Contemporary Commentary on Henry Russell

  The following was written by (the composer) John Hill Hewitt (1801-1890) from his book Shadows on the Wall or Glimpses of the Past (A Retrospect of the Past Fifty Years. Sketches of Noted Persons Met With by the Author. Anecdotes of Various Authors, Musicians, Journalists, Actors, Artisans, Merchants, Lawyers, Military Mes, &c. &c. Met with in Baltimore, Washington, Richmond, and other Southern Cities. Also the Historical Poem of De Soto, or the Conquest of Florida, and Minor Poems.) Published in Baltimore by Turnbull Brothers in 1877, from pages 80-82.

  Henry Russell. The descriptive songs and ballads of
this composer and vocalist are still much in vogue. He
spent much of his time in Baltimore, though New York
was his headquarters. In person he was rather stout,
but not tall. His face was quite prepossessing, of the
Hebrew cast, dark and heavy whiskers and curly hair.
He was an expert at wheedling audiences out of ap-
plause, and adding to the effect of his songs by a brilliant
pianoforte accompaniment. With such self-laudation
he used often to describe the wonderful influence of his
descriptive songs over audiences. On one occasion he
related an incident connected with "Woodman, Spare
that Tree." He had finished the last verse of the beau-
tiful words, written by his highly esteemed friend Gen.
George P. Morris. The audience were spell-boud for
a moment, and then poured out a volume of applause
that shook the building to its foundation. In the midst
of this tremendous evidence of their boundless gratifica-
tion, a snowy-headed gentleman, with great anxiety
depicted in his venerable features, arose and demanded
silence. He asked, with a tremulous voice: "Mr. Rus-
sell, in the name of Heaven, tell me, was the tree
spared?" "It was, sir," replied the vocalist. "Thank
God! thank God! I breathe again!" and then he sat
down, perfectly overcome by his emotions. This miser-
able bombast did not always prove a clap-trap; in many
instances it drew forth hisses.
  Russell's voice was a baritone of limited register; the
few good notes he possessed he turned to advantange.
His "Old Arm-chair," for instance, has but five notes
in its melodic construction. This was one of his most
popular songs; its circulation was outstripped only by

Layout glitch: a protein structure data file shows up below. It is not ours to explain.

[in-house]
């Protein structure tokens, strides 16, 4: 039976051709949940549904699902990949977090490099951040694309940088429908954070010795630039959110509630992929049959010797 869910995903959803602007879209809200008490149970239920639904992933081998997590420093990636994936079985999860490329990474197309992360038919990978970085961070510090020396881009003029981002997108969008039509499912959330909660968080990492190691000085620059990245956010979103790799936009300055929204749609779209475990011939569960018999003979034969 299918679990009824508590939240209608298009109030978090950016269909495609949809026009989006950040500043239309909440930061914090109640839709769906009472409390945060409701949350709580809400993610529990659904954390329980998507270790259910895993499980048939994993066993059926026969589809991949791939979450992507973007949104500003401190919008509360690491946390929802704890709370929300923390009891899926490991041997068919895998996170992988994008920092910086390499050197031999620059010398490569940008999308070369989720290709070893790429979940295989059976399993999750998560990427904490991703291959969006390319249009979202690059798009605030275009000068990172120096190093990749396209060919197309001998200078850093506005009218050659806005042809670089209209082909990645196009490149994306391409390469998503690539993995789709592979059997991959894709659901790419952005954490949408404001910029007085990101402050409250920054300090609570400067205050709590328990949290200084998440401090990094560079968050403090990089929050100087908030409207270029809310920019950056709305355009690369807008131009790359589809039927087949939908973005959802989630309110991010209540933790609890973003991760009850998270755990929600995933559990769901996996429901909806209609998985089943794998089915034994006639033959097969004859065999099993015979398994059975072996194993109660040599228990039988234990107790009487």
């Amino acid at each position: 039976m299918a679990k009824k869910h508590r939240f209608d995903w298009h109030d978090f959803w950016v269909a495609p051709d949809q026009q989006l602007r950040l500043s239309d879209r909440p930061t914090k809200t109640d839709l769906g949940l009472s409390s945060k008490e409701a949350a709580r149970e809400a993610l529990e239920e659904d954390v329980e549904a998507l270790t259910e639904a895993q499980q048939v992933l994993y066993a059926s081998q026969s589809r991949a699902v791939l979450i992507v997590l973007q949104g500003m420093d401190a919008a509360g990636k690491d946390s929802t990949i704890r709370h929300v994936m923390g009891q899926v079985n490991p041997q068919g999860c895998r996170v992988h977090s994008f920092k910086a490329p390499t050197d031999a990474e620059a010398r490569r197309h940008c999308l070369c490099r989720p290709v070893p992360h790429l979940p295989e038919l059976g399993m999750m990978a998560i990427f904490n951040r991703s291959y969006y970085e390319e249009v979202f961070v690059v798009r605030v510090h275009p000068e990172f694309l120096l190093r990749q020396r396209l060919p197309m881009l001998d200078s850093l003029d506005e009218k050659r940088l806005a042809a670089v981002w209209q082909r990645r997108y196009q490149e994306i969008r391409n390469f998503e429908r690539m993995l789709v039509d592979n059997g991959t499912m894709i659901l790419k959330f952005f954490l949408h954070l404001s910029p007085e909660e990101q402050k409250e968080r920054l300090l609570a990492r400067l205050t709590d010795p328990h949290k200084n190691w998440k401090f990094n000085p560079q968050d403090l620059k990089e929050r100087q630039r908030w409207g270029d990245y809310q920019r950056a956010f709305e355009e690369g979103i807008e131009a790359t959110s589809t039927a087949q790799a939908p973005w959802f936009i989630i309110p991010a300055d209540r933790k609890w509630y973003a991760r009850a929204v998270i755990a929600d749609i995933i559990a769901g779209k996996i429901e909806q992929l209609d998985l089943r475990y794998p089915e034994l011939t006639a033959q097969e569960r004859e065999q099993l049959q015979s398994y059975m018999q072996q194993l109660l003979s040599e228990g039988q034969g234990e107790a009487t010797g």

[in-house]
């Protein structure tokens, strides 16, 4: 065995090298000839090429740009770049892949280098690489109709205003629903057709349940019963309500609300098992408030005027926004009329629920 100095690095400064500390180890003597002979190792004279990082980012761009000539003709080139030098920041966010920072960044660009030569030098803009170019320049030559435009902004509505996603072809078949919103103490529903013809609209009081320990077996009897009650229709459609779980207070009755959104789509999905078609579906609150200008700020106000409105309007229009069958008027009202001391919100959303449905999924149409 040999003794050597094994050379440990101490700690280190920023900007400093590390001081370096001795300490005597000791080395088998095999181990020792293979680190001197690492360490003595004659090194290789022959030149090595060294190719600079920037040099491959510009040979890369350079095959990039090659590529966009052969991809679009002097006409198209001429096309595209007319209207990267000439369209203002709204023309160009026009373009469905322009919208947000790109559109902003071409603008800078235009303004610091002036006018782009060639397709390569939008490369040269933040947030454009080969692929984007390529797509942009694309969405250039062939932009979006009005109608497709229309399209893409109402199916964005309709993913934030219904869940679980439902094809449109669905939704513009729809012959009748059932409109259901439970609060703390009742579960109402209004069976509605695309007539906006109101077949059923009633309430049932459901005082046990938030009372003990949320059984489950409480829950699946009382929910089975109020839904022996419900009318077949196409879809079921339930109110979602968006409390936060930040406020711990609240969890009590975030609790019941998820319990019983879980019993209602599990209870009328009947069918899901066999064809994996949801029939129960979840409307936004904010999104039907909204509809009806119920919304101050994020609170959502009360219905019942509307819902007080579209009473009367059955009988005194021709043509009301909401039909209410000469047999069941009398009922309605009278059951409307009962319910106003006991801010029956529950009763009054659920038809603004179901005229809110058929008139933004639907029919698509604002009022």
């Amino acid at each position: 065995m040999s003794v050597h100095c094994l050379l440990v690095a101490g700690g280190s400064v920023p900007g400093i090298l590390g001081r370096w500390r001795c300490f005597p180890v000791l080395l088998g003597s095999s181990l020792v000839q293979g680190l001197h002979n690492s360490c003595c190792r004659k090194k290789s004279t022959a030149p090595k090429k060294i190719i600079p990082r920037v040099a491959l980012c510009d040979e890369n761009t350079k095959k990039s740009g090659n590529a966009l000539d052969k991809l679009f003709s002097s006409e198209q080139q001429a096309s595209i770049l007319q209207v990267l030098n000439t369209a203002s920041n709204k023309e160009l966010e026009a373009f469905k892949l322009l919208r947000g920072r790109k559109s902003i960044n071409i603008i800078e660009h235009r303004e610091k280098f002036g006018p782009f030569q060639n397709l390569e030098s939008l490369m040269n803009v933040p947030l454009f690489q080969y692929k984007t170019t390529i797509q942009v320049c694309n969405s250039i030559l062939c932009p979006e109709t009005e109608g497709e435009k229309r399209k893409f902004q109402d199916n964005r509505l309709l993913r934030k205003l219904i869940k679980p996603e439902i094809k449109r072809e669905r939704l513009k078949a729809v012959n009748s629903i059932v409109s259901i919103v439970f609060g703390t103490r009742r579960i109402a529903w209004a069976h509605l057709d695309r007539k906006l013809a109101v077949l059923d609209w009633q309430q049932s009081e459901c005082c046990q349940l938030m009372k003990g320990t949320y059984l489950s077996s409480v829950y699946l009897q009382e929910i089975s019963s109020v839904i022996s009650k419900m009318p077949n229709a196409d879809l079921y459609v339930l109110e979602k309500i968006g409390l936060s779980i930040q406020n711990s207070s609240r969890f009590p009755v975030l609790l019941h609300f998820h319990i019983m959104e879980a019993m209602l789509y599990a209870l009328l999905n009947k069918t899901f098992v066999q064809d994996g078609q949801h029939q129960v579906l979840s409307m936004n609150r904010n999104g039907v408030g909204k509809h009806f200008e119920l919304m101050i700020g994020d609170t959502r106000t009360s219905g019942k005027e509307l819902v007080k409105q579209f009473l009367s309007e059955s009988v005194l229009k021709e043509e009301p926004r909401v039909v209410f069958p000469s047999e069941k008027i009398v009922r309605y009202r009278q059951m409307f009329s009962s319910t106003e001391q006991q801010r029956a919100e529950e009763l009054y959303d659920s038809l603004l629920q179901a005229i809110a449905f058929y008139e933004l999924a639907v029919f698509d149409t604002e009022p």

"Life on the Ocean Wave" and "I'm Afloat," two fine
sea-songs. The history of the former is thus related:
  Some thirty years ago, Russell asked Mr. Epes Sar-
gent to write songs for him, leaving the subject to the
author's selection. In a walk on the Battery, New
York, the sight of the vessels in the harbor dashing
through the sparkling waters in the morning sunshine,
suggested the "Life on the Ocean Wave," and the
poet had finished it in his mind before the walk was
completed. Upon showing it to a friend, himself a
song-writer, his criticism was that it was "a very fair
lyric, but was not a song." Sargent, somewhat dis-
heartened, put the verses into his pocket, concluding
that they might do to publish, but not to set to music.
A few days afterward he met Mr. Russell in the music
store of J. L. Hewitt & Co., and showed him the lines,
informing him at the same time that they would not
do, but that he would try again. "Let us go into the
piano-room, and try it on the instrument," said Russell.
They went. Russell sat down before the piano, placed
the words before him, studied them attentively for a
few minutes, humming a measure as he read, then
threw his fingers over the keys; tried once, twice,
thrice, and finally exultingly struck out the present
melody to which "Life on the Ocean Wave" is set.
He certainly was not more than about ten minutes about it,
though he gave a day afterwards to scoring and writing
out the music. The song become immensely popular
on land, and many thousands were sold before the year
was out. In England three different music-publishers
have issued it in various styles. The parodies that
have been made on it are almost innumerable.
  Russell once called on me and asked me to write him
a song on an "Old Family Clock," (he was remarkably
fond of the prefix old; a wag of a poet once sent him
some words addressed to an "Old Fine-tooth Comb.")
I wrote the words. He then changed his mind, and
employed me, promising good pay, to write a descriptive
song on the "Drunkard," to stir up the temperance
people. I pleased him much by beginning the song in
this way: "The old lamp burned on the old oaken
stool." He made a taking affair of it; and he made
money on it too, but I never got his promise to
pay. He slipped off to England, and as nothing has
been heard of him for many years, I suppose he is
"down among the dead men."

Webpage contents Copyright © 2000-2002 by Benjamin Robert Tubb.
Created on 29 January 2000.
Last updated on 7 October 2002.